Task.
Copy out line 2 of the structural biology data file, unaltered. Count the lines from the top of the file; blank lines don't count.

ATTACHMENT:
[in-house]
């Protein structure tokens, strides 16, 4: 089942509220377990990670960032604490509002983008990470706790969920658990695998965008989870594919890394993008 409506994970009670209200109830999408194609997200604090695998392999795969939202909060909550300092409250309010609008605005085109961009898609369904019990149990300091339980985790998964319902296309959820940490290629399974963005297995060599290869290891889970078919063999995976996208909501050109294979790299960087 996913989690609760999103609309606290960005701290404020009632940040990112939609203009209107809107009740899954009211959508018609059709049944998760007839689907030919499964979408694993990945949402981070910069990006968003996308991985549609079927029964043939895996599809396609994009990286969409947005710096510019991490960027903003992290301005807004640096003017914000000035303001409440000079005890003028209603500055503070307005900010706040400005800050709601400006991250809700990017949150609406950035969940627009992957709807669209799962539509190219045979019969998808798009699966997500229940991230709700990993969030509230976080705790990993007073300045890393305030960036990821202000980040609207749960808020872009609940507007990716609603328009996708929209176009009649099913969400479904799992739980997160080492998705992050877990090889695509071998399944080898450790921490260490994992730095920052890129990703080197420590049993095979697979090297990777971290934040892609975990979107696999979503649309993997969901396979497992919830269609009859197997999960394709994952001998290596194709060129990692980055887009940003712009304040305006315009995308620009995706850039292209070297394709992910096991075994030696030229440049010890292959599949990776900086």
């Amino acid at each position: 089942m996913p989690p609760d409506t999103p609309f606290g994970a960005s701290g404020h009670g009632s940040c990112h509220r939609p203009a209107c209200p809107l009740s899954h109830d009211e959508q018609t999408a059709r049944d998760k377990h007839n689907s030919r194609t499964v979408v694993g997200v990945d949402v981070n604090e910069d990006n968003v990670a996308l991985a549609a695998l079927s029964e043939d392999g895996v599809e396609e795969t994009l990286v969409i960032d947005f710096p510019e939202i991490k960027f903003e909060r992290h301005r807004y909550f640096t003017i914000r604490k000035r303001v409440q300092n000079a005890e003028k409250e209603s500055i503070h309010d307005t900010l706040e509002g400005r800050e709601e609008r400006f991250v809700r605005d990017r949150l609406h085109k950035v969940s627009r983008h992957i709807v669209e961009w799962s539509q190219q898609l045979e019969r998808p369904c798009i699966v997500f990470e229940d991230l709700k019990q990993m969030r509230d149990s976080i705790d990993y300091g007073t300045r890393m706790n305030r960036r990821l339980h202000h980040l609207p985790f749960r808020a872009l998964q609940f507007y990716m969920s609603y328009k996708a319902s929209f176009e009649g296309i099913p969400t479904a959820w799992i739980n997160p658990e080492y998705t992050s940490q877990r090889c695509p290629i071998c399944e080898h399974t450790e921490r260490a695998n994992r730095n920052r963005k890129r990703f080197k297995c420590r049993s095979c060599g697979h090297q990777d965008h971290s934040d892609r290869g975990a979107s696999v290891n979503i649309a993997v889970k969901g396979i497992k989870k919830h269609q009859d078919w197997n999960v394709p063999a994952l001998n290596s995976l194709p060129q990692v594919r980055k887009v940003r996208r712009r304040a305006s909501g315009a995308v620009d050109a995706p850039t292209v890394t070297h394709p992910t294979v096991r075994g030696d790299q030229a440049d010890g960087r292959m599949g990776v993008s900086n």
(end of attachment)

């Protein structure tokens, strides 16, 4: 089942509220377990990670960032604490509002983008990470706790969920658990695998965008989870594919890394993008 409506994970009670209200109830999408194609997200604090695998392999795969939202909060909550300092409250309010609008605005085109961009898609369904019990149990300091339980985790998964319902296309959820940490290629399974963005297995060599290869290891889970078919063999995976996208909501050109294979790299960087 996913989690609760999103609309606290960005701290404020009632940040990112939609203009209107809107009740899954009211959508018609059709049944998760007839689907030919499964979408694993990945949402981070910069990006968003996308991985549609079927029964043939895996599809396609994009990286969409947005710096510019991490960027903003992290301005807004640096003017914000000035303001409440000079005890003028209603500055503070307005900010706040400005800050709601400006991250809700990017949150609406950035969940627009992957709807669209799962539509190219045979019969998808798009699966997500229940991230709700990993969030509230976080705790990993007073300045890393305030960036990821202000980040609207749960808020872009609940507007990716609603328009996708929209176009009649099913969400479904799992739980997160080492998705992050877990090889695509071998399944080898450790921490260490994992730095920052890129990703080197420590049993095979697979090297990777971290934040892609975990979107696999979503649309993997969901396979497992919830269609009859197997999960394709994952001998290596194709060129990692980055887009940003712009304040305006315009995308620009995706850039292209070297394709992910096991075994030696030229440049010890292959599949990776900086």